Crook-bill Plover (Anarhynchus frontalis, Quoy et Gaim.).

Resorts to the mud-flats at the Wairau bar, and I have also met with it on the Awatere and Spring Creek river-beds.

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Pied Oyster-catcher (Hæmatopus longirostris, Vieill.); Black Oyster-catcher (H. unicolor, Forst.).

Both frequent the extensive mud-flats in various parts of the Sounds, marshy situations far inland as well as round the coasts; they are very plentiful at Port Underwood.

White Heron (Ardea alba, L.); White-fronted Heron (A. novæ-hollandiæ, Lath.); Blue Heron (A. sacra, Gml.).

The white heron, or crane as it is generally called locally, is, owing to its conspicuous appearance, the most generally heard-of species. Of late several specimens have been obtained; the last one—a remarkably fine bird—I saw mounted in a window here was obtained at the Wairau Pa by a native. Individuals oftentimes haunt for a considerable time the mud-flats at the junction of the Opawa and Wairau Rivers and their adjacent lagoons, and generally manage to elude capture. My father observed a beautiful specimen some years ago perched on the topmost bough of a weeping-willow overhanging the Wairau River, near the Wairau Pa. The natives all turned out to observe the stranger, one old man indicating a spot some distance up the river where in former days they resorted in numbers.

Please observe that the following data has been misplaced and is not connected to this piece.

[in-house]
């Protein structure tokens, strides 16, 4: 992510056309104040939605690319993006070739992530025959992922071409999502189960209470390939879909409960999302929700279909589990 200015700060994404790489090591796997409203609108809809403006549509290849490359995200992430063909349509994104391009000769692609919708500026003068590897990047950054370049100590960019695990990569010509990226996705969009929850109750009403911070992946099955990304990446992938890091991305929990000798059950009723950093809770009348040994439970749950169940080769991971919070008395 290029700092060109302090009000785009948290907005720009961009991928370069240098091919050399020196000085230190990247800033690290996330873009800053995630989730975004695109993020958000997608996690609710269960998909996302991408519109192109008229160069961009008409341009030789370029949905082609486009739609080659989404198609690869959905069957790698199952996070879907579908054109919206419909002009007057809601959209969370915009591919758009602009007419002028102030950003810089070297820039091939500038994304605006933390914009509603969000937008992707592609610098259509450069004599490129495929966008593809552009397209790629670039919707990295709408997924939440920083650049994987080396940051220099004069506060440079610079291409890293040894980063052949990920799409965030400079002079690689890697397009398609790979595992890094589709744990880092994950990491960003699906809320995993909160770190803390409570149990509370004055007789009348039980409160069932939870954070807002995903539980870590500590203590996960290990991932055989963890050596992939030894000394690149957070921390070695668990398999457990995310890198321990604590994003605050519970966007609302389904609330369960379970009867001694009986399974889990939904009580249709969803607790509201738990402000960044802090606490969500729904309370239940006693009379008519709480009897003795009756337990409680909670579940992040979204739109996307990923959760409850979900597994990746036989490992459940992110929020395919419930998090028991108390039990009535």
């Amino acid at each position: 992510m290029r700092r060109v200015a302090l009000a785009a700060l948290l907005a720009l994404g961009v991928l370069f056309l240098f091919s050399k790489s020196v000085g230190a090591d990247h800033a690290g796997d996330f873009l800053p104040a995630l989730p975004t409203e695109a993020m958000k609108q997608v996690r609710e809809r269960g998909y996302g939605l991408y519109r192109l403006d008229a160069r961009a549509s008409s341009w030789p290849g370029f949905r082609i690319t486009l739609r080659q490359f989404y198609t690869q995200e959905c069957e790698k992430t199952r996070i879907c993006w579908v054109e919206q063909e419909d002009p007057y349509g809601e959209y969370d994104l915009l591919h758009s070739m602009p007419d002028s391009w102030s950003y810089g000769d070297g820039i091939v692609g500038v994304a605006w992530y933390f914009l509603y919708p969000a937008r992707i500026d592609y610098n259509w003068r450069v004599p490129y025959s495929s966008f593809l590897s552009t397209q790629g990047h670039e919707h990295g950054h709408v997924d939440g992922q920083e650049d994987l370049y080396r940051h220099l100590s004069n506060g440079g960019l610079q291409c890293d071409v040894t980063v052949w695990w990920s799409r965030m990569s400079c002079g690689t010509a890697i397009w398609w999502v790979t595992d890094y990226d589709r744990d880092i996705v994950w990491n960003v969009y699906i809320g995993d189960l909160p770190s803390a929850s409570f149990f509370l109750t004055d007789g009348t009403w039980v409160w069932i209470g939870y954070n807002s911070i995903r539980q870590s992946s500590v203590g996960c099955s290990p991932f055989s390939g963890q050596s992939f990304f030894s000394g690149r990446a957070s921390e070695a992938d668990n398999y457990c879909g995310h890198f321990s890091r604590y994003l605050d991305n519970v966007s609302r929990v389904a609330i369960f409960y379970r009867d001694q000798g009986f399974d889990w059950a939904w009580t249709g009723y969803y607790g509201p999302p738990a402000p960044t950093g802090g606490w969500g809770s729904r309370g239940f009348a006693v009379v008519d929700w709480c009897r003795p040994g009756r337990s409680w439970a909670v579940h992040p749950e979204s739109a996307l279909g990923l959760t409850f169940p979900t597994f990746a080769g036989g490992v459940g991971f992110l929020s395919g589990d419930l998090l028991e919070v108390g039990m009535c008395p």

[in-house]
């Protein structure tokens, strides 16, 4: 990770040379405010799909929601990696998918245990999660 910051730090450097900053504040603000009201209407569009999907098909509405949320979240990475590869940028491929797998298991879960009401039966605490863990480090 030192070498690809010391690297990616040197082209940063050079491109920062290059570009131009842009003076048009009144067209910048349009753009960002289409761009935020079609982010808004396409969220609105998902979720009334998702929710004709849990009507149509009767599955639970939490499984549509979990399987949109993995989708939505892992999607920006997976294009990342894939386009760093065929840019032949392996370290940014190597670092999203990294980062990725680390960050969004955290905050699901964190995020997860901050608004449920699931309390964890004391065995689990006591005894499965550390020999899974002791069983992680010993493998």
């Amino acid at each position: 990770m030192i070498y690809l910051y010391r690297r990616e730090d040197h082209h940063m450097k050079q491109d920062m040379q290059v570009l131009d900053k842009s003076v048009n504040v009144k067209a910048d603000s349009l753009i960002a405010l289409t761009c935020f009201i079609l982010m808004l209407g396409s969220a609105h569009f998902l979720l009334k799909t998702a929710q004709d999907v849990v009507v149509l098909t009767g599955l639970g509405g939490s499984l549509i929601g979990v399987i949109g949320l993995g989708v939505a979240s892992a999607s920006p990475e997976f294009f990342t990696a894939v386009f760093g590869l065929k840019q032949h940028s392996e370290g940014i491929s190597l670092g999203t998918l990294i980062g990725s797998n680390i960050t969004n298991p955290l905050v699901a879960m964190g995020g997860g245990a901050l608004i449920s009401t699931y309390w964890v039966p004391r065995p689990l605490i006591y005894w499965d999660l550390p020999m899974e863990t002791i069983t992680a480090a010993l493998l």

Bittern (Ardea pæciloptila, Lath.).

Numerous.

Sandpiper (Limnocinclus acuminatus, Horsf.); Godwit

(Limosa baueri, Naum.).

The godwit, known by the local trivial appellation of snipe, and shot and eaten as such, is plentifully distributed along the coast and estuaries of our rivers during its summer sojourn.

Pied Stilt (Himantopus leucocephaus, Gould); Black Stilt (H. novæ-zealandiæ, Gould).

Both species occur sparingly, and in localities far apart.

Knot (Tringa canutus, L.).

Pelorus Sound.

Southern Woodhen (Ocydromus australis, Sparrm.).

A pure-white albino was captured by a party near the Top-house, on the road to Nelson, and kept alive by its owner as a curiosity for a considerable time, until it began to assume the ordinary brown colouring, when the owner had it killed and mounted.

Striped Rail (Rallus philippensis, Linn.).

Now rare and widely distributed. While at Kenepuru at Christmas a young one was captured, and several others were reported from several localities in the same sound.

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Swamp-crake (Ortygometra affinis).

Very rare.

Swamp-hen (Porphyrio melanotus, Linn.).

A rapidly-diminishing species. Albinoes are frequently reported.